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Could you imagine a world where clothes have no color? All fabrics would just be neutral, bland and dreary. Thankfully, this is not a reality. 

The first mention of fabric dye dates all the way back to 2600 BC. Back then water, oil, and natural colors were used to dye clothing. Dyes were made from berries, plants, insects and crustaceans. Colors had a meaning and a history. Purple was known as the color of royalty because of the rare Mediterranean snail required to produce purple dye. 

The dying process is reliant on a chemical change in the fabric which allows for a permanent pigment change. The strength of the dye and the force of this reaction yields dyes that remain vibrant for different periods of time. The problem that many found with natural dyes was that they faded over time. 

With the dawn of the textile revolution in the 19th century, there came a shift from natural dye to synthetic. This seemed like a great alternative at the time because large quantities of cheap and long-lasting pigment could be easily manufactured. 

Today 90% of clothes are dyed with synthetic coloring. It is estimated that 10,000 dyes and pigments are manufactured globally. The problem with these dyes is that they have unintended negative consequences on human and environmental health. Dyeing textiles takes a lot of water and produces a lot of water waste. This wastewater contains remnants of dyes that are unable to degrade or release toxic chemicals into the water as they degrade. This toxic water is often released back into large water sources without proper cleansing. These toxins can prevent plants from photosynthesizing and cause kidney disease and cancer in humans.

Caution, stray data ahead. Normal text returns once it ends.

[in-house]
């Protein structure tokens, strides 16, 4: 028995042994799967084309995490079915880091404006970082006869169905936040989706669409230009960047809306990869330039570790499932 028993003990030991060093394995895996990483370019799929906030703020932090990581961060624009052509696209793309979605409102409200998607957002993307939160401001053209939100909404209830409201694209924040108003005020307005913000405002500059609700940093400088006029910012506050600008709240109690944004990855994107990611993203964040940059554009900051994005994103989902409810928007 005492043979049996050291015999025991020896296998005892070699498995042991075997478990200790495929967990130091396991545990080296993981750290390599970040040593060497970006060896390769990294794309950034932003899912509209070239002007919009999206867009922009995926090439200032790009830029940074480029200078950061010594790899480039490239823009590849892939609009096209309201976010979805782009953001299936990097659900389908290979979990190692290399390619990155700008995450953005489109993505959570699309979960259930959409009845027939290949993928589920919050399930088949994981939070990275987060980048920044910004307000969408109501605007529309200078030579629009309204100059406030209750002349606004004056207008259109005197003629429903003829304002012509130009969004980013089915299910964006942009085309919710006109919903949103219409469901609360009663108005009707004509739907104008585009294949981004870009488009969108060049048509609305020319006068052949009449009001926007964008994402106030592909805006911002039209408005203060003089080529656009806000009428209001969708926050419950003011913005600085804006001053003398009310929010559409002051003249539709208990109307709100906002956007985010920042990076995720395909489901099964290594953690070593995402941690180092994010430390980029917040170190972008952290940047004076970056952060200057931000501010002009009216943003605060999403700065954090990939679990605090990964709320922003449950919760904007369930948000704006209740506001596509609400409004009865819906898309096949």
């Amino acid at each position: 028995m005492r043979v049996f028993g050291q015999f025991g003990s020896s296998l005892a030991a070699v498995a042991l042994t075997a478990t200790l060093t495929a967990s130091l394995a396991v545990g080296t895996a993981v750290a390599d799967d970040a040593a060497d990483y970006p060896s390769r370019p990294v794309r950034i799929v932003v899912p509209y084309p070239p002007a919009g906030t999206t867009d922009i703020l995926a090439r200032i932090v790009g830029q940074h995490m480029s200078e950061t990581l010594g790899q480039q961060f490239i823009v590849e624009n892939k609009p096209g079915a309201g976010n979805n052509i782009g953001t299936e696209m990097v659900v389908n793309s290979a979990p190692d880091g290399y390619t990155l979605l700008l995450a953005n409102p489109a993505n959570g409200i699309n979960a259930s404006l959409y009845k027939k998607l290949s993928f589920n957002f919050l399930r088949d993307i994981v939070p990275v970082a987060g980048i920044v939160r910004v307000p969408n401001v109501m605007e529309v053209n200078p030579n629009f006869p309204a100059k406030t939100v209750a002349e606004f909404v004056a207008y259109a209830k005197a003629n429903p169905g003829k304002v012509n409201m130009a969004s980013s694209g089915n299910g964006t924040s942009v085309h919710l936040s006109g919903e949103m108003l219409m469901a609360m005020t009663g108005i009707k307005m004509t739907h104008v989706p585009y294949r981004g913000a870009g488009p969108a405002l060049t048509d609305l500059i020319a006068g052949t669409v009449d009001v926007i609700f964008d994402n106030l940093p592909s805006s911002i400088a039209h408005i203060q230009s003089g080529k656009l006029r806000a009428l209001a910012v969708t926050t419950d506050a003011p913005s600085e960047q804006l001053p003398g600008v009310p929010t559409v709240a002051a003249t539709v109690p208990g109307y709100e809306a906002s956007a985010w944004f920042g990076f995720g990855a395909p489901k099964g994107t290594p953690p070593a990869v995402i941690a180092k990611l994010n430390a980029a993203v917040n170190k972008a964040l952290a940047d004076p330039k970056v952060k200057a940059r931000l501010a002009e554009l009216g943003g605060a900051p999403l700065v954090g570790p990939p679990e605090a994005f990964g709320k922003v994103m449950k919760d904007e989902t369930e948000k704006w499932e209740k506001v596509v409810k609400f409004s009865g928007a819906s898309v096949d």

This water waste is also concerning because we are living in a world with a limited freshwater budget. We are not in a position to be wasting and poisoning the rare water that we have. Hydrating the global population is more important than creating textiles. 

With this in mind, maybe the world would be better off in neutrals. I love a good neutral T shirt or jacket, but I live for a red dress moment. Maybe there is a way to just reorient our textile industry back to its natural roots. 

Many environmentally conscious and crafty people are making the switch back to homemade plant based dye. Using your avocado peels, lemon rinds, or some old coffee grounds to add new life to your clothes is an environmentally conscious and fun way to keep color to your wardrobe guilt free. 

Click here to learn an easy homemade dye recipe! 

Margaret Bovard is a junior at Furman University from Pittsburgh, Pennsylvania, and she is a Health Science major. In addition to being a writer for HerCampus, Margaret works on the Furman University farm. She is very passionate about sustainability and hopes to be an alpaca farmer one day. Margaret is an old soul, in her free time she knits, cross stitches, and complains about her back pain :). She can not wait to see the impact that HerCapmus will have on Furman's Campus.
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